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1. The most important person in your life is the person who agreed to share their life with you. Treat them as such.

2. You might live a long life, or you might live a short one — who knows. But either way, trust me when I say that you’re going to wish you took better care of yourself in your youth.

3. Stuff is just stuff. Don’t hold onto material objects, hold onto time and experiences instead.

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4. Jealousy destroys relationships. Trust your significant other, because who else are you supposed to trust?

5. People always say, ’’Make sure you get a job doing what you love!’’ But that isn’t the best advice. The right job is the job you love some days, can tolerate most days, and still pays the bills. Almost nobody has a job they love every day.

6. If you’re getting overwhelmed by life, just return to the immediate present moment and savour all that is beautiful and comforting. Take a deep breath, relax.

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7. Years go by in the blink of an eye. Don’t marry young. Live your life. Go places. Do things. If you have the means or not. Pack a bag and go wherever you can afford to go. While you have no dependents, don’t buy stuff. Any stuff. See the world. Look through travel magazines and pick a spot. GO!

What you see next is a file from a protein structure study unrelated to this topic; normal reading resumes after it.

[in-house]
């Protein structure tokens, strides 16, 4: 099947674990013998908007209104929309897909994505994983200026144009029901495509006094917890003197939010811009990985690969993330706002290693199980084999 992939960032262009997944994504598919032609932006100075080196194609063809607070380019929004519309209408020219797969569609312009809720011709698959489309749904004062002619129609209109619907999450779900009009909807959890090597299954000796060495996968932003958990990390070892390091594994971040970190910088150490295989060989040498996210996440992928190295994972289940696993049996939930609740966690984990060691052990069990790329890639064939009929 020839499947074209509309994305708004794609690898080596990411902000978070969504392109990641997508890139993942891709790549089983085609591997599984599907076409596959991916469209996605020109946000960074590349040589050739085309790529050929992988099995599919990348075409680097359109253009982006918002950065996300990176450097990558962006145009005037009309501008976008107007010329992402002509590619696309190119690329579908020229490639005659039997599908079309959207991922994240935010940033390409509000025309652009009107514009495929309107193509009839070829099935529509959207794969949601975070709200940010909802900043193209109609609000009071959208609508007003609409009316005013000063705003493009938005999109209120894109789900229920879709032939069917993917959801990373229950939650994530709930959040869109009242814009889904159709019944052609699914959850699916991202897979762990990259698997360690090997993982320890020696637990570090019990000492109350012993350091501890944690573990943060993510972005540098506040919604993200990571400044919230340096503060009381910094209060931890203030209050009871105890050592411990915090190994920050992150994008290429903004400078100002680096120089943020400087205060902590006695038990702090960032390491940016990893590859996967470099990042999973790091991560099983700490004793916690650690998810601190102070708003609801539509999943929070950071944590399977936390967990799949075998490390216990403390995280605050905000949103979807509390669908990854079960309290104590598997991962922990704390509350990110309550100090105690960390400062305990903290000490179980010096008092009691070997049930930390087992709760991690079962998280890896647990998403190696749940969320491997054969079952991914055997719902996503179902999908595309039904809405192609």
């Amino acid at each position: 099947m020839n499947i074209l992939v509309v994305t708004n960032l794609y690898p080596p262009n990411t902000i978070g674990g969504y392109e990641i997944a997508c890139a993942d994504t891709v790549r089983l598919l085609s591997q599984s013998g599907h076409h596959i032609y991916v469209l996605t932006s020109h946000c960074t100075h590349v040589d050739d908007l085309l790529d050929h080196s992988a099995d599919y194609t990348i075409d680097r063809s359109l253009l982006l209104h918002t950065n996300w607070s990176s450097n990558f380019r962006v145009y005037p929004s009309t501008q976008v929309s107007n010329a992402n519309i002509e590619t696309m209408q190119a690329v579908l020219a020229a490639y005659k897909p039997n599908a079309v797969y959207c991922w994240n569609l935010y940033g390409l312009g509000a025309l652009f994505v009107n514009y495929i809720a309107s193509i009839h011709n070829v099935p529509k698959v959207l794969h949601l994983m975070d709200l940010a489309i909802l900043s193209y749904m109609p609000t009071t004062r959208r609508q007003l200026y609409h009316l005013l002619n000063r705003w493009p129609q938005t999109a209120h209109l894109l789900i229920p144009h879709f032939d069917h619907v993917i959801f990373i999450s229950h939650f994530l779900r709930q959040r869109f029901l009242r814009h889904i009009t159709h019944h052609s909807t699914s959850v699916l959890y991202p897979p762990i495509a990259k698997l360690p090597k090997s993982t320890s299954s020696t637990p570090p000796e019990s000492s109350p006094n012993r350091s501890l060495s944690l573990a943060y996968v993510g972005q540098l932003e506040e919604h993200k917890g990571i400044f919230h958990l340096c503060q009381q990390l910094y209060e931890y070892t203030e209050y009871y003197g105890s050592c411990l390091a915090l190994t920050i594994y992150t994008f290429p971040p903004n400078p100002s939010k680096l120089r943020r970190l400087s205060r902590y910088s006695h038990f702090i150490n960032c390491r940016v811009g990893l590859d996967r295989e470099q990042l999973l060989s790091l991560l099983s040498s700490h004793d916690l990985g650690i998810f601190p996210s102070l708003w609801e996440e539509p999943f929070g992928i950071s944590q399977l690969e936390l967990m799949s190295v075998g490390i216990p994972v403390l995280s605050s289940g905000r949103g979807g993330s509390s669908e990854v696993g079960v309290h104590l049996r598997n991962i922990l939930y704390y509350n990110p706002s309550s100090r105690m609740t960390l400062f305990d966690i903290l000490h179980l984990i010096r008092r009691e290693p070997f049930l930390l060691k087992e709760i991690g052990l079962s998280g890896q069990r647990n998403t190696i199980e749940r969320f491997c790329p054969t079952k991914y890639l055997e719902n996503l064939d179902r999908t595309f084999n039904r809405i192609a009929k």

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8. Don’t take life so seriously. Even if things seem dark and hopeless, try to laugh at how ridiculous life is.

9. A true friend will come running if you call them at 2am. Everyone else is just an acquaintance.

10. Children grow up way too fast. Make the most of the time you have with them.

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11. Nobody ever dies wishing they had worked more. Work hard, but don’t prioritize work over family, friends, or even yourself.